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The photo above is an old shot of Willy Shoemaker, the jockey, and Wilt Chamberlain, the basketball player. Willy is not a dwarf of any kind. He is 4'11" tall. Wilt is not a giant. He is 7'1" tall. There is no argument—they are both Homo sapiens. What if you found their bones at an anthropological dig site? If you knew nothing about humans, you might think they represented two distinct species. After all, their skulls would have different volumes, and their postcranial bones would appear quite different from each other. This is what researchers face. Variation in a species can be enormous. There are so many classifications of hominins that it boggles the mind. Here is a list of some: Homo habilis, rudolfensis, antecessor, ergaster, erectus, heidelbergensis, floresiensis, neanderthalensis, gautengensis, cepranensis, naledi, tsaichangensis, rhodensiensis, georgicus, Denisovans, and Red Deer Cave People. This is not a complete list. There are many reasons that the taxonomy (classification) of Homo is so complicated. Some species coexisted, but they also cross mated, making all of these early hominins blends of each other. Each researcher has his own idea of who begat whom, and what makes a fossil Homo. Everyone has an opinion and no one agrees with anyone else. There is no standard among scientists, and the entire naming process is getting out of hand. Anyone who finds a fossil these days is claiming to have found our oldest ancestor, the oldest Homo, or the "missing link." Just look at the situation that recently occurred in South Africa. Last year, Lee Berger proclaimed Homo naledi, a fossil found by his son, to be this ancient Homo who was already a member of our genus while Australopithecuseines like Lucy were running around. You could hear the laugh go around the paleo world when the fossils were found to be a mere 250,000 years old.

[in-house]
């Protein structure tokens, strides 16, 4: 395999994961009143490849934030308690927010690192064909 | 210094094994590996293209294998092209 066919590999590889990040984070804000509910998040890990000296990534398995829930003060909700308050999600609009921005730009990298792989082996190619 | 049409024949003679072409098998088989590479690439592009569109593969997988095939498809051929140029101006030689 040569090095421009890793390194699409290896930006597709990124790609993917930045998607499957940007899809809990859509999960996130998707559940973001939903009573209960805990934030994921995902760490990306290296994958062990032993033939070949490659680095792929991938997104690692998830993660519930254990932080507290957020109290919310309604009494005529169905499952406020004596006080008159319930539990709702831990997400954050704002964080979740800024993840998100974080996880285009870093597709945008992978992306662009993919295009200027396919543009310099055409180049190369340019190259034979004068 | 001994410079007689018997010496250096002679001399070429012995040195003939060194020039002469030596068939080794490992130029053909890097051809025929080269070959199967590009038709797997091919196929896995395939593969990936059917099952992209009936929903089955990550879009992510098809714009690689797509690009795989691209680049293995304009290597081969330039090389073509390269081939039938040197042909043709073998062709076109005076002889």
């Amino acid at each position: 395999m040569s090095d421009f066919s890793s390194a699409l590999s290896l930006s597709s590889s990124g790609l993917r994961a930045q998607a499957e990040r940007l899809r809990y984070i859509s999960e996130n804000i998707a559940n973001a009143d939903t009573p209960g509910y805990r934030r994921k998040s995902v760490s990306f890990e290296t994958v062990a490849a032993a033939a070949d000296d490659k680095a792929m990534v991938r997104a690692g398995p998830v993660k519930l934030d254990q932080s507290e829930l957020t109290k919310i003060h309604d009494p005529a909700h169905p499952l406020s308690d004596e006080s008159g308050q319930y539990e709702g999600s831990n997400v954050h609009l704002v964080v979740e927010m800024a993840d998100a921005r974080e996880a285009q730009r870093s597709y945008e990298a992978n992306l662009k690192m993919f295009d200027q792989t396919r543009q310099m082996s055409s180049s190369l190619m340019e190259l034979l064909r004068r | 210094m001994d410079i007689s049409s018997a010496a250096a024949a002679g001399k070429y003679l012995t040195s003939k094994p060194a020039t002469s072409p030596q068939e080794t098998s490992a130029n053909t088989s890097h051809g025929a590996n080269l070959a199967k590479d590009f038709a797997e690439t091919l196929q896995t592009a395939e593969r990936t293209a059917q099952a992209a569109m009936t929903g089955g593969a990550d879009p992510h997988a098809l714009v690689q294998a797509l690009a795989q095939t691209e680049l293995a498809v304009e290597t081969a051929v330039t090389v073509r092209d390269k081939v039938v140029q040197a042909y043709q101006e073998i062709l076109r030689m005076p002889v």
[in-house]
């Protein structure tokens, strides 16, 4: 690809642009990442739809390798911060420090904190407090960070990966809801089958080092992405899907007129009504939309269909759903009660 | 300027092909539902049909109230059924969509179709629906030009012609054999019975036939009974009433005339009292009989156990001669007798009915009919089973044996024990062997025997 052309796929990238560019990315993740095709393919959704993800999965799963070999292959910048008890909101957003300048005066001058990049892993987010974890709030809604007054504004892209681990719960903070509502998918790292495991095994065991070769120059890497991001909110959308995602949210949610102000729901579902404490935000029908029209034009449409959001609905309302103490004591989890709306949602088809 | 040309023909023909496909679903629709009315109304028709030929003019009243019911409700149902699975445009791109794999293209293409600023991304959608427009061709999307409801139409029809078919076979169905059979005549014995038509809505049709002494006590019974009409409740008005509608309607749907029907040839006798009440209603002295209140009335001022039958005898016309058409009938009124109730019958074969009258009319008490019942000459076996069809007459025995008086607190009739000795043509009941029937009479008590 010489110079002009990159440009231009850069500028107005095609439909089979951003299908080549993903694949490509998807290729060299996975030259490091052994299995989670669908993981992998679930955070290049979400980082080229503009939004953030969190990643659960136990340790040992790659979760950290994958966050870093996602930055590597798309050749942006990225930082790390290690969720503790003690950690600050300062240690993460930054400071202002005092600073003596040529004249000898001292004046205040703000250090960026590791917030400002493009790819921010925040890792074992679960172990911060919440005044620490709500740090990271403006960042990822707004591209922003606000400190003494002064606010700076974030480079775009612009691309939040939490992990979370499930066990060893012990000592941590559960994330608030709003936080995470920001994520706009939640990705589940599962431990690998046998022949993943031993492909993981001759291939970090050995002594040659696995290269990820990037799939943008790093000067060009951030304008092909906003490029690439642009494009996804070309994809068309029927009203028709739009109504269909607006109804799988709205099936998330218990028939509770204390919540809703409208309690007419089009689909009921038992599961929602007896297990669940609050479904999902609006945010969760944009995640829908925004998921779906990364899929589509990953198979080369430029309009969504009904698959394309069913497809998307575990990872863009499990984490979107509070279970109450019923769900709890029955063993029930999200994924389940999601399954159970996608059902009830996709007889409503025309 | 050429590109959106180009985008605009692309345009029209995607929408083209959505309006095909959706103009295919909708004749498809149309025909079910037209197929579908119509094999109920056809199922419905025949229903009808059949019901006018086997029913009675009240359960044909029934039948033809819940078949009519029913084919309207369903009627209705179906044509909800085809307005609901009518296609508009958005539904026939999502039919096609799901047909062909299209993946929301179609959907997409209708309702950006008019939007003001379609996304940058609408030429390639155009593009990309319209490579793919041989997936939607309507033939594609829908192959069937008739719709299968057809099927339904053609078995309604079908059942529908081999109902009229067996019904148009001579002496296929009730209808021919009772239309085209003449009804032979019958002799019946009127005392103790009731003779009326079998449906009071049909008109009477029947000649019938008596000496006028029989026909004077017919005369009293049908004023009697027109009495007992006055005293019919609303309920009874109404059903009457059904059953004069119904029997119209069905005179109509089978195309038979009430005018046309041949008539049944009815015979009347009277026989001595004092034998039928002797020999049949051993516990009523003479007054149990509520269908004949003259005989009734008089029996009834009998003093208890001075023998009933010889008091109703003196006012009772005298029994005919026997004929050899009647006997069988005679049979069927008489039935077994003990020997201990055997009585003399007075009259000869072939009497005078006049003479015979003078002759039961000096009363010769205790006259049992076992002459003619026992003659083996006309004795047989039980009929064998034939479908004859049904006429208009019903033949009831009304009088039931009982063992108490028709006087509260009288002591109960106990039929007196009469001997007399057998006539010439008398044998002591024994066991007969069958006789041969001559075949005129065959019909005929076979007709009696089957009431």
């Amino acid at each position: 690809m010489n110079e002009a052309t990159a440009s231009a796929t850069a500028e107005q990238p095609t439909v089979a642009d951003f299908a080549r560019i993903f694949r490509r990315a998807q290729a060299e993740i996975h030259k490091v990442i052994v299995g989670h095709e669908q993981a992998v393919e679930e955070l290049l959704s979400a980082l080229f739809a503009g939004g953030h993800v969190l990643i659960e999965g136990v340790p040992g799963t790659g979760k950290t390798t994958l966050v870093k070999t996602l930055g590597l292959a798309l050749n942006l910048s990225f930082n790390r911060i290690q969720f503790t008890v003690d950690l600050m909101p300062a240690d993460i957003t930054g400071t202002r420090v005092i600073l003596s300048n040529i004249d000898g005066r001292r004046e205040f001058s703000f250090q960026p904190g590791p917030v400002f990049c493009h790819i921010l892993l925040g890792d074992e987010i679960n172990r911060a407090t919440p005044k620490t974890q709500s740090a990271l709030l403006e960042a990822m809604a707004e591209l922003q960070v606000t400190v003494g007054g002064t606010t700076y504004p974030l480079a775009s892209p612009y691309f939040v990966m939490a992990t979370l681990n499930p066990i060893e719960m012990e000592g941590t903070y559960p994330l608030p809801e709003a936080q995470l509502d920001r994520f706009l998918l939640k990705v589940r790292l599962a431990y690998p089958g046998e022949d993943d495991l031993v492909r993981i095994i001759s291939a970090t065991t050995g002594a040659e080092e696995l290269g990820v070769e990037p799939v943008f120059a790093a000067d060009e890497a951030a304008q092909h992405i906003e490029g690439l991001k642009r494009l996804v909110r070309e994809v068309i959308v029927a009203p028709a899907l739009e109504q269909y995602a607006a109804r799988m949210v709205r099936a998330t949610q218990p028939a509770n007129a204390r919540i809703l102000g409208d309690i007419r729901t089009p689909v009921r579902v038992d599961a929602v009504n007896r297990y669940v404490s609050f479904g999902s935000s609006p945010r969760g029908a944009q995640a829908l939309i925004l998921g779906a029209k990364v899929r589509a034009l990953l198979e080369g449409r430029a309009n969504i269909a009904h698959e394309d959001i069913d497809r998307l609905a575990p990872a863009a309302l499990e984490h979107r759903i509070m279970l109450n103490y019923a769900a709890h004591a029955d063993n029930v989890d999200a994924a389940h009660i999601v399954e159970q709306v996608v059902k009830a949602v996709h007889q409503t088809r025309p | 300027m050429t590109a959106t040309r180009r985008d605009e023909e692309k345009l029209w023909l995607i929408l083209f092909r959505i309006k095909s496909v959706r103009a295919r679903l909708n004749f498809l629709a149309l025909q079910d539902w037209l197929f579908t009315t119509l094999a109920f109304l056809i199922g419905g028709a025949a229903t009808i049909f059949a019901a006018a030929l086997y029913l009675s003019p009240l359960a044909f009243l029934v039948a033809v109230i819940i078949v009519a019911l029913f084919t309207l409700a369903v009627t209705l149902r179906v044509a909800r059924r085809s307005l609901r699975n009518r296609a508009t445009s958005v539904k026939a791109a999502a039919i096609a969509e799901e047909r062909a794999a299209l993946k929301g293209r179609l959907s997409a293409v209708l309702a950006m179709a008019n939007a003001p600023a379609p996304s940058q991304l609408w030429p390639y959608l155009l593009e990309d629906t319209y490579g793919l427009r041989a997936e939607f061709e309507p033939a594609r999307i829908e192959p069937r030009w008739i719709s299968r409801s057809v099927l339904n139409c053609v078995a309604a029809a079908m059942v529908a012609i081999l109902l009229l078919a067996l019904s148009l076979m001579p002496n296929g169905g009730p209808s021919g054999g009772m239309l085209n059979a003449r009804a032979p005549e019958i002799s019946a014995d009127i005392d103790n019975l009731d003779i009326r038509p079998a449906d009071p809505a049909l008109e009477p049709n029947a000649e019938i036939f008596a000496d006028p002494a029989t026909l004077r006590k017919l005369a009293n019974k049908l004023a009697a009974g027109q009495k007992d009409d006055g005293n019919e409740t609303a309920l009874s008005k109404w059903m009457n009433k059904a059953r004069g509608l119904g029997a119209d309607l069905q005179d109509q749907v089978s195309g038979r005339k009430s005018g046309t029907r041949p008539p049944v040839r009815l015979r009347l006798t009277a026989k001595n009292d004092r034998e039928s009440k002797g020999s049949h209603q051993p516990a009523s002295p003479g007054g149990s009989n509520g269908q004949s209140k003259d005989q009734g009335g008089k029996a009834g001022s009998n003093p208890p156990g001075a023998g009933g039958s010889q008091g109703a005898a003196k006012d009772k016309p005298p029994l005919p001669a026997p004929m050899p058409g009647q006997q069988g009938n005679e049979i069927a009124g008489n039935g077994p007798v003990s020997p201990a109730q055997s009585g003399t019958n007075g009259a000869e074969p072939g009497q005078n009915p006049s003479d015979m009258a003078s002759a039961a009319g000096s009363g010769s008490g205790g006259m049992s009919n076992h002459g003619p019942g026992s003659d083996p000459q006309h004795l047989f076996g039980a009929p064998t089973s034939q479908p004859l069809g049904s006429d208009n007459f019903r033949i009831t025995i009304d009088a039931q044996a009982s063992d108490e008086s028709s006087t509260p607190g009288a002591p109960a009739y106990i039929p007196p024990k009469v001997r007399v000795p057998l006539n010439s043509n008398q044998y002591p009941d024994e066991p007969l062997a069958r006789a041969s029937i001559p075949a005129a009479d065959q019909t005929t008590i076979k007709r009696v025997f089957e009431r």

Some anthropologists want to use the volume of the skill to differentiate Homo, and others want to use other body measurements or morphologies. Peer review is useless in offering a delineation among species types. Anyone who finds a fossil can name it whatever they want. This is not only confusing to everyone, it is bad science. Would an objective panel of researchers be able to restrict the naming policy? Maybe their own choice of fossil classification would be threatened. Egos must be put aside in favor of some sort of regulation. Can the scientific world tolerate this clique of philosophical whimsy? It is past time for someone to tame this insanity. There is a technique available for sorting out this mess. Major disputes over some specific fossils have unearthed a possible solution. The five skulls found in Dmanisi Greece, have stymied scientists all over the world. Some say they collectively make up a new species of Homo. Others believe they are two separate species and so on. Homo floresiensis, the Hobbit, was thought to be a hominin with every pathology out there, and he was a dwarf as well. Some very ingenious scientists found a way to make sense of all of this.
By using an analytical idea from the 18th century, Mana Dembo, Nicholas J. Matzke, Arne Ø. Mooers, and Mark Collard found a way to beat the name game. They are Canadians, except for American Nicholas J. Matzke. They took measurements of the skulls, fed these into a computer and applied Bayesian analytics using a supermatrix, which involves a standardized set of procedures and formulae to execute a calculation. These scientists came up with answers that make sense. The Dmanisi skulls represent 2 species, and the Hobbit is definitely a member of the Homo genus. We need more of this kind of analyses to make hominin taxonomy understandable and uniform. To read the study where they applied Bayesian analytics to controversial fossils, CLICK HERE.